Factors That Impact the Severity of Spinal Cord Injuries


The numbers on spinal cord injuries are disturbing, as the National Spinal Cord Injury Statistical Center (NSCISC) estimates that there are up to 373,000 people with varying degrees of disability currently living in the US; another 17,900 cases are added every year. However, there is another statistic about spinal cord injuries that is shocking: The average length of stay in a hospital acute care unit is 11 days for a victim, and rehabilitation length of stay is 30 days. These and related expenses are the reason a victim could incur over a million in health care costs the first year of the spinal cord injury, and more than $200,000 per year after.


Still, the full extent of the lifetime expenses for spinal cord injuries is directly related to the severity. There are multiple factors that affect back trauma and, in turn, will impact your compensation if you were hurt in an accident that was not your fault. Your Anchorage, AK spinal cord injuries lawyer can handle the legal details, but you should be aware of the basics.


Type of Injury

The first factor that impacts the severity of a spinal cord injury is the specifics regarding the trauma. The most common type of back injury is a sprain or strain, which affects the muscles, tendons, and ligaments of the spine. More severe forms of trauma from accidents include:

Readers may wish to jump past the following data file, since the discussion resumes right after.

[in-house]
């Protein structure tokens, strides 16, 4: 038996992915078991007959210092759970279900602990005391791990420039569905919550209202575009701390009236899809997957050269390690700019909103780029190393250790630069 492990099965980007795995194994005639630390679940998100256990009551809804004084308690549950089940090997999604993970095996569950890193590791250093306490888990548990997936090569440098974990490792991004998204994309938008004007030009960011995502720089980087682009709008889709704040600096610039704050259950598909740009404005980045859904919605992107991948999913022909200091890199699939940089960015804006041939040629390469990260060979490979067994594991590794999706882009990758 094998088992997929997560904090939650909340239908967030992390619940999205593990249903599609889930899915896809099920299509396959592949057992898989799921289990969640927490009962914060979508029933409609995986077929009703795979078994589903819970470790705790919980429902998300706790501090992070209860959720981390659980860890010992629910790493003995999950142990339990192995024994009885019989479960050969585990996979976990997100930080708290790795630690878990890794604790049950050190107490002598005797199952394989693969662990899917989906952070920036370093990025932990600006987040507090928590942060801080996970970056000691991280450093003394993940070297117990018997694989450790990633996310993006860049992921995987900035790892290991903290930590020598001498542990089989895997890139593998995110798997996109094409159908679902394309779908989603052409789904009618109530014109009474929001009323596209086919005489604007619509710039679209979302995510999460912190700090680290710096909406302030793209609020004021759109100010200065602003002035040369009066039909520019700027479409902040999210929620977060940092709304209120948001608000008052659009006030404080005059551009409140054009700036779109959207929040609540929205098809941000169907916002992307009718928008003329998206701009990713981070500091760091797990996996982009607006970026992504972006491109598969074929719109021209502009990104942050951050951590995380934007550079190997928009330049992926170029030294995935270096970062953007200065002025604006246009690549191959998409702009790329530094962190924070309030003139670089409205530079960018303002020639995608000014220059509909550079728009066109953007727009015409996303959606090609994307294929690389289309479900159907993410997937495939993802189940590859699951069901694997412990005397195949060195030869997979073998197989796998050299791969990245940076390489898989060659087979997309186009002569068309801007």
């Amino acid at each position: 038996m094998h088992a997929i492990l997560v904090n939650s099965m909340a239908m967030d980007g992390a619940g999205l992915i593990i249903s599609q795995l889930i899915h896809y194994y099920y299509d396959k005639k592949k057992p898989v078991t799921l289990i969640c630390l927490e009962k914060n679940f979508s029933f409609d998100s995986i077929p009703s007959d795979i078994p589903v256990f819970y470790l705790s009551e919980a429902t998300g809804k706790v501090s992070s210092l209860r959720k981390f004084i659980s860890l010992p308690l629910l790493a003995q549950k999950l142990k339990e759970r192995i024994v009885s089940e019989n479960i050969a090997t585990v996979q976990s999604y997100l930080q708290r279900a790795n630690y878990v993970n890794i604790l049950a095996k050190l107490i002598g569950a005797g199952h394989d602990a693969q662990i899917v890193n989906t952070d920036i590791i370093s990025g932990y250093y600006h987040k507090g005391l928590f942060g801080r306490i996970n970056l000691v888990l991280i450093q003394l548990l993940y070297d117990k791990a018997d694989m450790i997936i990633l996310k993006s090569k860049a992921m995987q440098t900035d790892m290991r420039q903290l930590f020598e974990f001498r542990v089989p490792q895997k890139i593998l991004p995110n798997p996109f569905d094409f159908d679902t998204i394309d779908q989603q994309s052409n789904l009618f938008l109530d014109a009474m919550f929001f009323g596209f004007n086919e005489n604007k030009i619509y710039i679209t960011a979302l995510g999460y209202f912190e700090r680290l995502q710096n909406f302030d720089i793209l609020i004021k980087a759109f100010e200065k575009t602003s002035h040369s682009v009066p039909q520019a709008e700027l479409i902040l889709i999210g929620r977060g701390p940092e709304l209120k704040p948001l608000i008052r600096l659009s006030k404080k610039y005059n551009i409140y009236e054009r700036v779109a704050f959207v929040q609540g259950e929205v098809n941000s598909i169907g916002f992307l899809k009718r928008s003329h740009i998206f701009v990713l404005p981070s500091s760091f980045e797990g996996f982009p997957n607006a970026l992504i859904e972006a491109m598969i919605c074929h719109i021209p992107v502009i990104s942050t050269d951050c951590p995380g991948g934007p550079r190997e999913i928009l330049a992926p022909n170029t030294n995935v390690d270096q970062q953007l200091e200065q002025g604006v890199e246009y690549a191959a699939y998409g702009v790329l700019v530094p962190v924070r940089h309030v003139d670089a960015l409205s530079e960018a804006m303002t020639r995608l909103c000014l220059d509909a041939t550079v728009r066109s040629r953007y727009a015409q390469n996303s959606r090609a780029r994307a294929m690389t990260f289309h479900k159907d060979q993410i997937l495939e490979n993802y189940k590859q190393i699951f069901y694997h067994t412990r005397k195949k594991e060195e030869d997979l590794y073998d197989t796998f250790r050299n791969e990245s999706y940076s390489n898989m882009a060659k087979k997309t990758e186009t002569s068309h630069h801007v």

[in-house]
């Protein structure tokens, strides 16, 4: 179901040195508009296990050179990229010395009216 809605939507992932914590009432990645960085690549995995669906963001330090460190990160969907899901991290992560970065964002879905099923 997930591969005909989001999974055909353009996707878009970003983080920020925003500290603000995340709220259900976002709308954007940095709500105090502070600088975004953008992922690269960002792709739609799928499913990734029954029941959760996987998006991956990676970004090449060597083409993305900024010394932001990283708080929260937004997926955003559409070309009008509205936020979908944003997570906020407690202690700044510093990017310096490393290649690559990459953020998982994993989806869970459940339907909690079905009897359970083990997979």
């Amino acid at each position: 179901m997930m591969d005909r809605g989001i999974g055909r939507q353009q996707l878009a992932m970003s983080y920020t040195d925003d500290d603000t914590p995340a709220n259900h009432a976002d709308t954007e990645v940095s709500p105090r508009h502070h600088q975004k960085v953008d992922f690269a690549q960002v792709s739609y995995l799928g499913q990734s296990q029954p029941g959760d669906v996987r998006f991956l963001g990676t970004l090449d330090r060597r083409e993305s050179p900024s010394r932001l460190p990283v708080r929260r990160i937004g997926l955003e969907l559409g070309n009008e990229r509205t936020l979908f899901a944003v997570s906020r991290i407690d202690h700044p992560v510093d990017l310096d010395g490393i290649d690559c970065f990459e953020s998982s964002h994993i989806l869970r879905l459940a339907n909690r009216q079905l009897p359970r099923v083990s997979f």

• Fractured vertebrae, which may require a vertebroplasty or other invasive surgery;
  • Herniated and bulging discs, the rubbery, gel-like pockets that cushion the vertebrae; and,
  • A severed spinal cord, which cuts off messaging from the brain to other parts of the human body.



In general, the site of the spinal cord injury dictates the implications for the victim. There are four main regions of the spine; from highest to lowest, they are the cervical, thoracic, lumbar, and sacral. Damage to the spinal cord affects the nerve fibers running through the respective region, impairing all corresponding muscles and nerves below. As a result, if you suffer an injury to the cervical spine, you may have no function below the neck.


“Completeness” of the Spinal Cord Injury

The term refers to whether the spinal cord is fully compressed or severed, since none of the brain’s messages will get through to other parts of the body when the damage is complete. Less than half of all spinal cord injuries are complete, but the implications are still serious for incomplete trauma. A victim will have some sensation and function below the site of the injury, but the nature of that person’s medical condition also depends upon the location and type of spinal cord injury.


Discuss Your Options With an Alaska Serious and Catastrophic Injury Lawyer

Lifetime costs related to spinal cord injuries can be significant, so it is reassuring to know that you may qualify to recover medical costs, pain and suffering, and other damages. For more information, please contact Power & Power Law to set up a free case review at our offices in Anchorage.